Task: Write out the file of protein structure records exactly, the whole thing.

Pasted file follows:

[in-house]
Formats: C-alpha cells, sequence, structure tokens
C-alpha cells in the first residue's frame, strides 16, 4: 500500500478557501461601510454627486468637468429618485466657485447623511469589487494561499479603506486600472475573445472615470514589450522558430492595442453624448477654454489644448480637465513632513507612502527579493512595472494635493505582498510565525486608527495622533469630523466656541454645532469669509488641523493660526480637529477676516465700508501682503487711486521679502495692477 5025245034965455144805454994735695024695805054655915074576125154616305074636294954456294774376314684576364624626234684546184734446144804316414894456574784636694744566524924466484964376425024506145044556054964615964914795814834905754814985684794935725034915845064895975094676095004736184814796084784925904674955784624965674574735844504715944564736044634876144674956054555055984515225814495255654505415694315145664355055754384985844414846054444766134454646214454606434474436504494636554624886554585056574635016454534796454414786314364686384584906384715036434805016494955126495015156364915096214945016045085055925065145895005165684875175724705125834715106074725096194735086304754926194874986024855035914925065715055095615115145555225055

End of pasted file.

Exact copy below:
[in-house]
Formats: C-alpha cells, sequence, structure tokens
C-alpha cells in the first residue's frame, strides 16, 4: 500500500478557501461601510454627486468637468429618485466657485447623511469589487494561499479603506486600472475573445472615470514589450522558430492595442453624448477654454489644448480637465513632513507612502527579493512595472494635493505582498510565525486608527495622533469630523466656541454645532469669509488641523493660526480637529477676516465700508501682503487711486521679502495692477 5025245034965455144805454994735695024695805054655915074576125154616305074636294954456294774376314684576364624626234684546184734446144804316414894456574784636694744566524924466484964376425024506145044556054964615964914795814834905754814985684794935725034915845064895975094676095004736184814796084784925904674955784624965674574735844504715944564736044634876144674956054555055984515225814495255654505415694315145664355055754384985844414846054444766134454646214454606434474436504494636554624886554585056574635016454534796454414786314364686384584906384715036434805016494955126495015156364915096214945016045085055925065145895005165684875175724705125834715106074725096194735086304754926194874986024855035914925065715055095615115145555225055